Minutes of October 21, 2009 Meeting of Undergraduate Council
Attending were Ora Bouey, Michael Barnhart, Arlene Feldman, Jian Cao, Brian Colle, Sarah Fuller, Cheryl Hamilton, Norm Goodman, Scott Sutherland and Cynthia Dietz.
The minutes of Sept. 16, 2009 minutes were approved as amended.
Attendees discussed what constitutes “critical courses”, and how to handle repeated classes by students.
Scott suggested that a critical course might be considered one that had a major impact on a student’s ability to fulfill a requirement for DEC, for his major, or for graduating. He thought that they should not be cut, that the university would have to offer enough seats for such courses.
Norm suggested that Departments might be told: “Don’t offer this abc course so that xyz course can be taught. You figure out how to do it.”
Sarah worried about DEC J and K courses. If they would be dropped it might cause a problem. She thought the University should be asked to fulfill its mandate.
The discussion was tabled until more information could be provided about courses that always have excess demand. Kane would be asked for the information.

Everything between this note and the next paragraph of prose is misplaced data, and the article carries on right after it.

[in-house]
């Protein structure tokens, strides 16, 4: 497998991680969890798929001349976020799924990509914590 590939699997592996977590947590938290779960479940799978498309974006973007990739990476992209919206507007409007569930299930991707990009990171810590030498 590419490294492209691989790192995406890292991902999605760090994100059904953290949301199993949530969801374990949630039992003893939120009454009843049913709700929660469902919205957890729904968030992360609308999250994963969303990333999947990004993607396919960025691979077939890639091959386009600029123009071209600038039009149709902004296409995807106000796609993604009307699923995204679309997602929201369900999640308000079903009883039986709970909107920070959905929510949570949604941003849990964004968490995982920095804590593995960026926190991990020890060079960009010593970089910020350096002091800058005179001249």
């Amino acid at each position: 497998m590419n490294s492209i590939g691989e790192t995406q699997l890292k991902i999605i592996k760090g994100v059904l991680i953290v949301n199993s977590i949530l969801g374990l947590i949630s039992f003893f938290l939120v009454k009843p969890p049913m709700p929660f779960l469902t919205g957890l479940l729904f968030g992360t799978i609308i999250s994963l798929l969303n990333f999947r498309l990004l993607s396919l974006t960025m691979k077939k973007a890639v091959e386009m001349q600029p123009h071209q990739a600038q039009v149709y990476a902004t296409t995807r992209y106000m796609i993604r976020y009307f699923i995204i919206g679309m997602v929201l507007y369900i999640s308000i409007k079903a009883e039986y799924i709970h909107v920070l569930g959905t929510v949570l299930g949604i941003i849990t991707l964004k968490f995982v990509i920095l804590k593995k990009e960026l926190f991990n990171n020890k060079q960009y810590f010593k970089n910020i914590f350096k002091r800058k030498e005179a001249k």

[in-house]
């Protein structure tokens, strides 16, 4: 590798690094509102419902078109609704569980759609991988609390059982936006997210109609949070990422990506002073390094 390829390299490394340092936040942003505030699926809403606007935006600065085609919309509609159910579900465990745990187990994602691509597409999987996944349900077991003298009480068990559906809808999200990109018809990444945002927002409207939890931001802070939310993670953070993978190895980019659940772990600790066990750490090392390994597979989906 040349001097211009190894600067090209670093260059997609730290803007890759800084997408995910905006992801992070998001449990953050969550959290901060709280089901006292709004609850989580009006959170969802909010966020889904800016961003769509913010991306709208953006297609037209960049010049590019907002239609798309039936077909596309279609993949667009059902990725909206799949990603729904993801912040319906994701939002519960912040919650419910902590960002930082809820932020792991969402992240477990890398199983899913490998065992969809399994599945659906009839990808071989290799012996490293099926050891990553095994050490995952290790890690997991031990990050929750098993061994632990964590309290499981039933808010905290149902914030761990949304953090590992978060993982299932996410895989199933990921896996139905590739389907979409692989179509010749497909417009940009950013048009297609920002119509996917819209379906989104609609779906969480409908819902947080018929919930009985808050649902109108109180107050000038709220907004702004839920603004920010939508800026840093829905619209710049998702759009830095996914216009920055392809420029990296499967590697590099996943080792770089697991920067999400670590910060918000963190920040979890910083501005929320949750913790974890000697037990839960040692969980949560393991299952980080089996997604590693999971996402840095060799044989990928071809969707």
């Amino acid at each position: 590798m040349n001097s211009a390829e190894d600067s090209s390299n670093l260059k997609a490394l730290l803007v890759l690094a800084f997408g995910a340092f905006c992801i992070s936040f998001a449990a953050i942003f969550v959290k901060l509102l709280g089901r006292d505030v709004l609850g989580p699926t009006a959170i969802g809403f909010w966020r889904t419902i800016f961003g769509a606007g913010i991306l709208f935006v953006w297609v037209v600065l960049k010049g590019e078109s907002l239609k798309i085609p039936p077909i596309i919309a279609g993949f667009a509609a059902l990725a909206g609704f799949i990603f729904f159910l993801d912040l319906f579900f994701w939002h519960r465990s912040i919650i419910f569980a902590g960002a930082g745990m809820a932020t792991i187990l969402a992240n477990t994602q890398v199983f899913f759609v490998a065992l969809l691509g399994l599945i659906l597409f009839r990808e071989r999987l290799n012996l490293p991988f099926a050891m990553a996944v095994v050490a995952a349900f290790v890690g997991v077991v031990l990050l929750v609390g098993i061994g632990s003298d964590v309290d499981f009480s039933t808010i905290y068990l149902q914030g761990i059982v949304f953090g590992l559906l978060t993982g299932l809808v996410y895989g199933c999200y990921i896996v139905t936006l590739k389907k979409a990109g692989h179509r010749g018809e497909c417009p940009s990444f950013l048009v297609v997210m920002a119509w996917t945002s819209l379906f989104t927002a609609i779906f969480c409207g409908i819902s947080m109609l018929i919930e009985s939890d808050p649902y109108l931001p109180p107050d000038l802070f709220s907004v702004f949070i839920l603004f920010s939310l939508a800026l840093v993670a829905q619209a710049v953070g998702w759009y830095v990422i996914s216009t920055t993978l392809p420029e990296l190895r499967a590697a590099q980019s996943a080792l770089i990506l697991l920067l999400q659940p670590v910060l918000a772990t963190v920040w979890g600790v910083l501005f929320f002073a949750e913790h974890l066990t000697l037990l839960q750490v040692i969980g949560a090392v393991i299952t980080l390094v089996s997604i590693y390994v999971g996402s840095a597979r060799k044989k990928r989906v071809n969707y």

Several problems with the SBU campus in Songdo, Incheon, Korea were perceived. It was agreed that our council should send a letter indicating that if Songdo were to go ahead, that several perceived problems associated with the curriculum and academic program need to be addressed:
There was a feeling that the Songdo proposal does not do credit to SBU.
Members would like to see more than one offering for DEC D, for instance.
Ora suggested that a coordinator was needed to select the DEC courses to be offered.
A suggestion was made to ramp up online courses so that students could “chose” courses for DEC and “major” requirements. If SBU is the first university at Songdo, it cannot rely on others to offer DEC courses.
Brian expressed that he is more worried about Southampton than Songdo. SBU alone is responsible for Southampton.
Cao worried that most Asian students go to the US not Korea. Norm recalled that a market study had been done by SBU and NCSU and that the findings indicated that second tier students would go to Korea.
Mention was made that online courses might help in math, business and science, but that the drop-out rate was higher than with campus offerings. Online courses require a different mode of delivery, and different design. There is a substantial upfront cost, and legal and copyright issues need to be addressed. SBU has some experience with online courses. SUNY has a learning network, access to the Sloan-C consortium and Graham Glynn’s team. If online courses are thought to be a solution, a distance education committee should be formed, and technology issues addressed.
Ora mentioned that she built a SBU graduate program in nursing in Eritrea. She said it was not a 9-5pm job, that it was labor intensive, exciting due in part to the fact that third year students came here, but that such a program cannot be forced on anyone.